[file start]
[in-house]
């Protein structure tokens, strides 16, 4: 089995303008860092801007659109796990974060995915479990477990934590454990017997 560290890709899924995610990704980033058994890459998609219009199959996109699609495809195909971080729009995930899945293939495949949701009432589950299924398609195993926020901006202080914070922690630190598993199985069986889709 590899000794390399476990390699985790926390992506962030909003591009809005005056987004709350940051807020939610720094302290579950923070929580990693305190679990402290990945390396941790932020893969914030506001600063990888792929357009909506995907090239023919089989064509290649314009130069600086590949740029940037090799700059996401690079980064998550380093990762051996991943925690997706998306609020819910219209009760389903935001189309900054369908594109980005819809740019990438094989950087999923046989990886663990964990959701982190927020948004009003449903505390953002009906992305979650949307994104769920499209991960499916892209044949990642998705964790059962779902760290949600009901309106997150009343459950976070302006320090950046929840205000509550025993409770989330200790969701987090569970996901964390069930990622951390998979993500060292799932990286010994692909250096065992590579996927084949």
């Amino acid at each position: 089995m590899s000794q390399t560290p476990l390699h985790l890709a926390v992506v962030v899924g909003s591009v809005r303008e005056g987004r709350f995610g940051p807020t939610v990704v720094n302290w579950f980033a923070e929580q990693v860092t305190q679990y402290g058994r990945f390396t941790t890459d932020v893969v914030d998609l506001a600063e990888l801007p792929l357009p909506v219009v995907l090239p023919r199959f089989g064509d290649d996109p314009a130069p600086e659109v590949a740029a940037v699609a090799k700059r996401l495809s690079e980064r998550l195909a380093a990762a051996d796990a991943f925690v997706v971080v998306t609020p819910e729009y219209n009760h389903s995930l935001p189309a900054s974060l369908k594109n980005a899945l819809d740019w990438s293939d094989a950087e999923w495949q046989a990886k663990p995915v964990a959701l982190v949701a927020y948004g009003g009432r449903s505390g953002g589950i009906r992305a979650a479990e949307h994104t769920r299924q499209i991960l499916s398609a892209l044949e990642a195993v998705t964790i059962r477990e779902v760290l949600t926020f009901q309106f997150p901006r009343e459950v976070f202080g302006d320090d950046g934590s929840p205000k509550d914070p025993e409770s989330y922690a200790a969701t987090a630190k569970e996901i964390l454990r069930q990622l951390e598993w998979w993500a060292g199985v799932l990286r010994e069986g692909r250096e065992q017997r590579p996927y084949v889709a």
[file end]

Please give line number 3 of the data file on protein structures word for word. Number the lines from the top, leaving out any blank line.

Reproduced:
């Amino acid at each position: 089995m590899s000794q390399t560290p476990l390699h985790l890709a926390v992506v962030v899924g909003s591009v809005r303008e005056g987004r709350f995610g940051p807020t939610v990704v720094n302290w579950f980033a923070e929580q990693v860092t305190q679990y402290g058994r990945f390396t941790t890459d932020v893969v914030d998609l506001a600063e990888l801007p792929l357009p909506v219009v995907l090239p023919r199959f089989g064509d290649d996109p314009a130069p600086e659109v590949a740029a940037v699609a090799k700059r996401l495809s690079e980064r998550l195909a380093a990762a051996d796990a991943f925690v997706v971080v998306t609020p819910e729009y219209n009760h389903s995930l935001p189309a900054s974060l369908k594109n980005a899945l819809d740019w990438s293939d094989a950087e999923w495949q046989a990886k663990p995915v964990a959701l982190v949701a927020y948004g009003g009432r449903s505390g953002g589950i009906r992305a979650a479990e949307h994104t769920r299924q499209i991960l499916s398609a892209l044949e990642a195993v998705t964790i059962r477990e779902v760290l949600t926020f009901q309106f997150p901006r009343e459950v976070f202080g302006d320090d950046g934590s929840p205000k509550d914070p025993e409770s989330y922690a200790a969701t987090a630190k569970e996901i964390l454990r069930q990622l951390e598993w998979w993500a060292g199985v799932l990286r010994e069986g692909r250096e065992q017997r590579p996927y084949v889709a």